The foregoing and other features of the invention are hereinafter fully described and particularly pointed out in the claims, the following description and annexed drawings setting forth in detail a certain illustrative embodiment of the invention, this embodiment being indicative, however, of but one of the various ways in which the principles of the invention may be employed.

BRIEF DESCRIPTION OF THE DRAWINGS

FIG. 1 is a perspective view of a cargo deck in accordance with the present invention, installed in the bed of a pickup truck shown in phantom lines, with a carriage of the cargo deck shown in an extended position.

FIG. 2 is a rear end view of the cargo deck shown in FIG. 1.

FIG. 2A is an enlarged end view of region 2A of the cargo deck shown in FIG. 2.

FIG. 2B is an enlarged perspective view of region 2B of the cargo deck shown in FIG. 2, partially broken away to show a stop pin.

FIG. 3 is a partial side view of the truck and cargo deck shown in FIG. 1.

FIG. 4 is an exploded view of the cargo deck illustrating the various components and assembly of the cargo deck.

FIG. 5 is a partial perspective view of an alternative holding device in accordance with the present invention.

FIG. 6 is a partial perspective view of another alternative holding device in accordance with the present invention partially broken away.

FIG. 7 is a partial end view of yet another alternative holding device in accordance with the present invention, shown installed in a portion of a side rail of a pickup truck.

FIG. 8 is a partial end view of still another alternative holding device in accordance with the present invention, shown installed in a portion of a side rail of a pickup truck.

FIG. 9 is a perspective view of an alternative cargo deck in accordance with the present invention having a segmented platform.

DETAILED DESCRIPTION

Referring initially to FIG. 1, a pickup truck 10 generally includes a cab 12 for transporting passengers and a cargo bed 14 (also interchangeably referred to as a cargo box) behind the cab for hauling cargo. The cargo bed includes a horizontal floor 16 (which would be the floor of a bed liner if a bed liner is used in the cargo bed) for supporting the cargo and opposed side walls 18 extending upwardly from the floor. The forward end 20 of the cargo bed is typically closed off by the rear wall 22 of the passenger cab, while the rear end 24 of the cargo bed is typically provided with a tailgate 26 that can be swung open and closed. Typically, the tailgate is pivotable about a lower edge to an open position, generally flush with the floor of the cargo bed, to provide an extension thereof. As is often the case, the floor and/or side walls of the cargo bed is/are interrupted by a pair of laterally spaced-apart wheel-well humps 28 that protrude into the cargo bed from the floor and adjacent side walls.

With additional reference to FIG. 2, each side wall 18 has an inwardly turned side rail 30 at its upper edge. The side rail includes a generally horizontal top wall 32 that extends inwardly over the floor 16 and a downwardly extending lip 34 that may be reversely turned upon itself at its lower edge. The top wall, lip and upper end of the side wall define therebetween an interior space 36.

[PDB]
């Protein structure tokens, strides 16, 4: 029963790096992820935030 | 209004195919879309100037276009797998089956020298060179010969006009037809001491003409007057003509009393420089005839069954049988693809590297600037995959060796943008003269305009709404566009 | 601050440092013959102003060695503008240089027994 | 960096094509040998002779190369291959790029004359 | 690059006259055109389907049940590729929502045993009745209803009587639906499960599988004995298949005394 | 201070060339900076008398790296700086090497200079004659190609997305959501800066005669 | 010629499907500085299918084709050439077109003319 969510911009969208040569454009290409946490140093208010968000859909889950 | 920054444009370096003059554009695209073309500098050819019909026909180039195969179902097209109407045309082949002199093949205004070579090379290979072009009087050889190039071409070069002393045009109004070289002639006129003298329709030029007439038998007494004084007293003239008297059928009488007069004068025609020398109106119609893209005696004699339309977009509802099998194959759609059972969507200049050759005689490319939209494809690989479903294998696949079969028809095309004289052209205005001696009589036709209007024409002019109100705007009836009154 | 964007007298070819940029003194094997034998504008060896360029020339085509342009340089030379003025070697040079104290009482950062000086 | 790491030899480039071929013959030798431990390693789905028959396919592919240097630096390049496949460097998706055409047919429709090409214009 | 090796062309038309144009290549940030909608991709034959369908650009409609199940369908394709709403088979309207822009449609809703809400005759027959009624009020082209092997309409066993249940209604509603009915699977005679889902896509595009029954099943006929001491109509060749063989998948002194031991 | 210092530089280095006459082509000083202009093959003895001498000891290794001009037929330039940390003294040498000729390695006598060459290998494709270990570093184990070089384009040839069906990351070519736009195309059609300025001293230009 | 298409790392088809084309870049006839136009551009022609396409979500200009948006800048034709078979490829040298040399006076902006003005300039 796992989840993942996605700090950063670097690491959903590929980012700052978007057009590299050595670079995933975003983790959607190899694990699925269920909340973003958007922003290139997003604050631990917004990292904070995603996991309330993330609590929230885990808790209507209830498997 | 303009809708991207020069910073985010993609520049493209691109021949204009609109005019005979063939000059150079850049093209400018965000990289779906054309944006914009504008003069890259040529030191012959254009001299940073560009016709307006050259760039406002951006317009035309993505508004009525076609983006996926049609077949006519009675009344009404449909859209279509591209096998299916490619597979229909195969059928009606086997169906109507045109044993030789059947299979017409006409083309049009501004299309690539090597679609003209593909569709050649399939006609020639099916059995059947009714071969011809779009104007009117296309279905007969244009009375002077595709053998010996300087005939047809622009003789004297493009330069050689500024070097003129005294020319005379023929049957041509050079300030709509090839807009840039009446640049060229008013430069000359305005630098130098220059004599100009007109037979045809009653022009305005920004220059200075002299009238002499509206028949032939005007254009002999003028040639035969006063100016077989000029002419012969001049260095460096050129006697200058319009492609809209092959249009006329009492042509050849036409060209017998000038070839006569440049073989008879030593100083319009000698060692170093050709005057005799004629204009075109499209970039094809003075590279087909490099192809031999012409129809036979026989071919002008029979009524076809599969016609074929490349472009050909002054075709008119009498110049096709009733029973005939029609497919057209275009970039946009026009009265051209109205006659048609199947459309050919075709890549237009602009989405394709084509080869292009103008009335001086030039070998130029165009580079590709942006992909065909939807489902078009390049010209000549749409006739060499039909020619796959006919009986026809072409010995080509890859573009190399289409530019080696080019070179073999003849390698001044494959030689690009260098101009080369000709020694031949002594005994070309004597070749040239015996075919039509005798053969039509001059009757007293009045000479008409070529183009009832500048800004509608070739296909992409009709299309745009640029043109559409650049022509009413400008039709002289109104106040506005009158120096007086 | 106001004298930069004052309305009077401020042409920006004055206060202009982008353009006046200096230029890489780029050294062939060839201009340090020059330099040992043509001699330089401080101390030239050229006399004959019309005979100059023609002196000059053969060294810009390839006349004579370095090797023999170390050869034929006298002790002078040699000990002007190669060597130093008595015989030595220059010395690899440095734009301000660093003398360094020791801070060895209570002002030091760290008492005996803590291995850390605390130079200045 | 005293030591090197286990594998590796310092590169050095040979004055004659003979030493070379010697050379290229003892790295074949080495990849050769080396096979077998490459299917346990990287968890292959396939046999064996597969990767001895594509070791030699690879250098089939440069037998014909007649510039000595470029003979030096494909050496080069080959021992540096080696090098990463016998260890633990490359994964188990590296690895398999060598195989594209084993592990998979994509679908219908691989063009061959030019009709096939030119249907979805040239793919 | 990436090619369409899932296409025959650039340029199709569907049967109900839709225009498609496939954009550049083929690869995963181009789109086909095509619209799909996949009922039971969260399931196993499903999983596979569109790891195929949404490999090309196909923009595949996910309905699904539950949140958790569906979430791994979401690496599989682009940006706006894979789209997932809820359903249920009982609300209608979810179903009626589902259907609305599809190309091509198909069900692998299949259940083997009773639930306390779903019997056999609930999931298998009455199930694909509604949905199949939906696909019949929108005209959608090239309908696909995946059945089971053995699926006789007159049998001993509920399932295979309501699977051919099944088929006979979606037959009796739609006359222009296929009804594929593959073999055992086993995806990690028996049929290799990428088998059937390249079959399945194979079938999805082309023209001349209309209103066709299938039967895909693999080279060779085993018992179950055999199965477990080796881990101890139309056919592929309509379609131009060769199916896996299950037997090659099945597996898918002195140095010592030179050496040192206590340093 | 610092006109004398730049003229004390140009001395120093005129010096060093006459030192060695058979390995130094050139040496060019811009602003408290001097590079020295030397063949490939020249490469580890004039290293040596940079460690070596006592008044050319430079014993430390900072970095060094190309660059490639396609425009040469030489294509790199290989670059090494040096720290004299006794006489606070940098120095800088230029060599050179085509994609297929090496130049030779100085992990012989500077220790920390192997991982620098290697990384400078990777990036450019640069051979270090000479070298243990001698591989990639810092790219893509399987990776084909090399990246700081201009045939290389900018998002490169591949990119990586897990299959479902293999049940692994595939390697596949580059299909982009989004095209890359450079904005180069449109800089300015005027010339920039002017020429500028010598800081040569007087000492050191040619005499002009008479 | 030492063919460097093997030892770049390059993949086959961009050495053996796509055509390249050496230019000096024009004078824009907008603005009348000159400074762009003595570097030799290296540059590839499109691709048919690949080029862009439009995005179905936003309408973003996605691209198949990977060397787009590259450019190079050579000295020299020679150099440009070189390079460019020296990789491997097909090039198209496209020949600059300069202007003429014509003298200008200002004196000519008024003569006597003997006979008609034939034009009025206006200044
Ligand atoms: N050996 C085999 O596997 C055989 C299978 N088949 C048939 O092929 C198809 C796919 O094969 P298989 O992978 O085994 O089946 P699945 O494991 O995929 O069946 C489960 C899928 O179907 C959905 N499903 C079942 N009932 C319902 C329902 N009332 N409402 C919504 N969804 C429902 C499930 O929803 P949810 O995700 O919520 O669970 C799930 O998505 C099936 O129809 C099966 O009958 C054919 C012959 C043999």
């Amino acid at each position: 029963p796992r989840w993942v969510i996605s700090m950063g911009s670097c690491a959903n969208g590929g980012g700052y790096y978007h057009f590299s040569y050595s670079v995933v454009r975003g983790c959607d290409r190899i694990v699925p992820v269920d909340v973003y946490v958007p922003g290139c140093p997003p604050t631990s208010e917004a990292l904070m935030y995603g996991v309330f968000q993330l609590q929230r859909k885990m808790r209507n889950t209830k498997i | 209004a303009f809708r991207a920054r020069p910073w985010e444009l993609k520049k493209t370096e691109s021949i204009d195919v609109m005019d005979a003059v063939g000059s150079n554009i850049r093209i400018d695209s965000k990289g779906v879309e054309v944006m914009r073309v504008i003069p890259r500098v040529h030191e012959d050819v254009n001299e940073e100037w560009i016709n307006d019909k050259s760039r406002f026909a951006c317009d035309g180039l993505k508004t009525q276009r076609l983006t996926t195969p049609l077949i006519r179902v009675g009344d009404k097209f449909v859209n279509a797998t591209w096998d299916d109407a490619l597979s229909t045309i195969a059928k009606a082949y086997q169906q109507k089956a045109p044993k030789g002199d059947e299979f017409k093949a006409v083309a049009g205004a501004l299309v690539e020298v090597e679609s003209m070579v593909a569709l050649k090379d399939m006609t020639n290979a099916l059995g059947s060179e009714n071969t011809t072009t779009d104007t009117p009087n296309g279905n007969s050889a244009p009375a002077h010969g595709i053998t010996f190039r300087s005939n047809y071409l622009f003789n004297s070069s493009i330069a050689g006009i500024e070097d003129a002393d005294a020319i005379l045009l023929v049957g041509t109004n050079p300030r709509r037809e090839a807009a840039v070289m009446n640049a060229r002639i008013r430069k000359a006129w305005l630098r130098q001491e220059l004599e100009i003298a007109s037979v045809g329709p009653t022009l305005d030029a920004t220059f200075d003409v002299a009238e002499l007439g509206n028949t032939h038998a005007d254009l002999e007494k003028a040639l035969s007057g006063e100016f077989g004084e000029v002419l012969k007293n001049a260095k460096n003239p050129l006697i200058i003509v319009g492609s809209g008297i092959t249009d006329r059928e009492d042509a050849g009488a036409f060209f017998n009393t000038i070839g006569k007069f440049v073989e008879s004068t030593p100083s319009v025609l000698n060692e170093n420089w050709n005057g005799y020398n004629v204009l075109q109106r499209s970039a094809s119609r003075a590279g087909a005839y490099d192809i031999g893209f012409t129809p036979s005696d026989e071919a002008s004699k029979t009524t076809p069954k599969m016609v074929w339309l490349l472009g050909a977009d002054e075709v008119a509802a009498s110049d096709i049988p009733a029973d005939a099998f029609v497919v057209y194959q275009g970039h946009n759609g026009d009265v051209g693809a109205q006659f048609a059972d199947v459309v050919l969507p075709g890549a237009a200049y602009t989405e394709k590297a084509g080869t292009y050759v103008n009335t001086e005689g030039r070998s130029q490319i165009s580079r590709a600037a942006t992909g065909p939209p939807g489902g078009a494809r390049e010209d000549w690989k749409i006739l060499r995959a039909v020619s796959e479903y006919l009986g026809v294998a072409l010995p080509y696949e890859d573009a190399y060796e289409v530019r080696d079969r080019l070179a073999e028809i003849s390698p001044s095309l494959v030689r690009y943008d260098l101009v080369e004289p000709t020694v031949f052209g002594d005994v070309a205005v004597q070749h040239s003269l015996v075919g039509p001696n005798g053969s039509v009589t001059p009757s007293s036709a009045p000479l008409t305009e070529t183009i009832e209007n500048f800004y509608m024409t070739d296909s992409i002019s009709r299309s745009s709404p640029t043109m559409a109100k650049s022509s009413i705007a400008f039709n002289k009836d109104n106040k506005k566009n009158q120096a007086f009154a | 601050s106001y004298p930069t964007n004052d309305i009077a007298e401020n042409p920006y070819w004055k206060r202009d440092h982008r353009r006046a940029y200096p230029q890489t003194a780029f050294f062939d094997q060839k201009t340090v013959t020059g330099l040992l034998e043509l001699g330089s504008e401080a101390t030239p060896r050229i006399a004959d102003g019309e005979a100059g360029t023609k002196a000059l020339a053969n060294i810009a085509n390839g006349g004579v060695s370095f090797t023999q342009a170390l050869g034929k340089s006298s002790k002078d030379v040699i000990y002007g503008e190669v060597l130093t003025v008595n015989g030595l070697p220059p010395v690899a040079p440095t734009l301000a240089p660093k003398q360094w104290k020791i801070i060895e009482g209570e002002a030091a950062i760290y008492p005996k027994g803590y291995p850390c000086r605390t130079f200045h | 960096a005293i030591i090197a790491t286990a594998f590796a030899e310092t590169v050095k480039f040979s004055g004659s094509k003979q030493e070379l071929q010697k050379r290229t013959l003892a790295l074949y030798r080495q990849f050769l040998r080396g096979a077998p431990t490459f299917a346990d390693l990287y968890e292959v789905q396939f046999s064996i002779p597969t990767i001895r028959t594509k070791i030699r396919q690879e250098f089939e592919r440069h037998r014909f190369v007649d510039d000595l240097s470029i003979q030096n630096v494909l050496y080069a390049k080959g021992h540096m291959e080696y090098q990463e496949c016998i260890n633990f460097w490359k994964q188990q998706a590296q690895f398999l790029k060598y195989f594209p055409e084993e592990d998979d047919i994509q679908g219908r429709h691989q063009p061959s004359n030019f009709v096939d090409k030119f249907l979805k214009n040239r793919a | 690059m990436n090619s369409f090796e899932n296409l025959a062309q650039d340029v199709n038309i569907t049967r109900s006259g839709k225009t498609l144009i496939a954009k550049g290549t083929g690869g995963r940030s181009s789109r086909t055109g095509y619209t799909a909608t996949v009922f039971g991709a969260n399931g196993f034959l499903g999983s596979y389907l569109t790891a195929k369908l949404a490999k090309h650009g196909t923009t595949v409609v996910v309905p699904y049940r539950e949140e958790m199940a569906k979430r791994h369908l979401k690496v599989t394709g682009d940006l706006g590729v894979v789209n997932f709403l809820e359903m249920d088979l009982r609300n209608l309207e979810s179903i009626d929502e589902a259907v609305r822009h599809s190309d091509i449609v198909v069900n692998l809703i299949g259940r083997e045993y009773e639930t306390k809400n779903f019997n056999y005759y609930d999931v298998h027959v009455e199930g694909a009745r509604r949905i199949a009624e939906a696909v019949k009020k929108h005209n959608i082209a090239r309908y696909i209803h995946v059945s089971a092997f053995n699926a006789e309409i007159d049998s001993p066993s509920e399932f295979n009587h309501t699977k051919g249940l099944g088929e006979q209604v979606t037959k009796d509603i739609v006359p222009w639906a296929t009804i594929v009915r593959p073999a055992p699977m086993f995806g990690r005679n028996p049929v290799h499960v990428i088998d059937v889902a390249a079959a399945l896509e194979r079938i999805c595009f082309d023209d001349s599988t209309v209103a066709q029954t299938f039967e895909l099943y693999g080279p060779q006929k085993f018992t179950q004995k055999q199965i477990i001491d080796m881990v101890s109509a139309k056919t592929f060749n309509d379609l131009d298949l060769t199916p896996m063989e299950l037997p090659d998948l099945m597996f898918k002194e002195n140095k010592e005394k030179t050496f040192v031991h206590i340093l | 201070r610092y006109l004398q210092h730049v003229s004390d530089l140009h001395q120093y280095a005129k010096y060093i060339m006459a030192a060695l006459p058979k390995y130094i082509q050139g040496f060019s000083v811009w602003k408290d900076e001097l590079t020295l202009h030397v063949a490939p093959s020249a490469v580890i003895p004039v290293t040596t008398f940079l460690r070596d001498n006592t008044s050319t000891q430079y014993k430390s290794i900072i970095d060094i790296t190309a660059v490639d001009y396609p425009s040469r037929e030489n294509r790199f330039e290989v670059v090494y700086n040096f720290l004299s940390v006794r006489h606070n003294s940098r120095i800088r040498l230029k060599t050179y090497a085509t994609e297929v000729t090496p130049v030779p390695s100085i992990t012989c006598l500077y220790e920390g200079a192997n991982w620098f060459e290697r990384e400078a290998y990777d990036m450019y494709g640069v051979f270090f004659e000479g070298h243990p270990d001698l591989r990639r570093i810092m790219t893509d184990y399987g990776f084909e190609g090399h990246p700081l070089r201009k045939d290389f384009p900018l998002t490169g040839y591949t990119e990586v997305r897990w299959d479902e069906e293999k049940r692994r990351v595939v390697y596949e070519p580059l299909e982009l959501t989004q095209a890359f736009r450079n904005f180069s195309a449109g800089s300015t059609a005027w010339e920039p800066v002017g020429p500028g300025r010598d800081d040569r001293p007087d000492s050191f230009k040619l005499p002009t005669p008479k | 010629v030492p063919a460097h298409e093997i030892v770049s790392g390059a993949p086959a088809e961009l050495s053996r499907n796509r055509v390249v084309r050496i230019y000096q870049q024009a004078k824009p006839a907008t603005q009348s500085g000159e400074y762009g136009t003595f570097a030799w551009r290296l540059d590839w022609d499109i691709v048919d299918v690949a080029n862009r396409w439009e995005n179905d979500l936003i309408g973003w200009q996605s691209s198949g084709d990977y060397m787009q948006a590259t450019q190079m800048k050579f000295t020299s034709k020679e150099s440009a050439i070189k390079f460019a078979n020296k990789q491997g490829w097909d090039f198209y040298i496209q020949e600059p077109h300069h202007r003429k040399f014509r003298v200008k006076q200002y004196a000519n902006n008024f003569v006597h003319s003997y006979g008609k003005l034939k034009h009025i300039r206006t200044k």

The foregoing constitutes a general description of a cargo bed with which a cargo deck according to the present invention may be used. It will be appreciated, however, that the cargo deck may be adapted for use with other types of cargo beds, while still utilizing one or more of the principles underlying the present invention.

Referring now to FIGS. 1-4, a portable cargo deck 40 according to the present invention generally comprises a base 42, an extendable carriage 44 and one or more holding devices 46. The extendable carriage is slidably mounted to the base for movement between a stowed or retracted position within the cargo bed 14 and an extended position extending out of the cargo bed (as shown in FIGS. 1 and 3). As illustrated, the carriage may include a pair of side rails 50 interconnected by transverse cross members 52. A sheet, such as a sheet of plywood, for example, may be mounted to a top surface of the carriage to form a platform 54 for supporting the cargo on the carriage. To this end, the carriage may be suitably configured for ready attachment of a platform thereto by suitable means. For example, the side rails and/or cross members may be provided with holes for screws used to secure the platform to the carriage. In addition, the carriage and platform may be formed as a unitary piece, with the top surface of the carriage forming the platform. The platform also could be configured with holddowns or mounts for equipment, and could be interchanged with different platforms depending on the job. The carriage also may have collapsible support legs mounted to the carriage and/or the platform to support the rear end of the carriage in the extended position.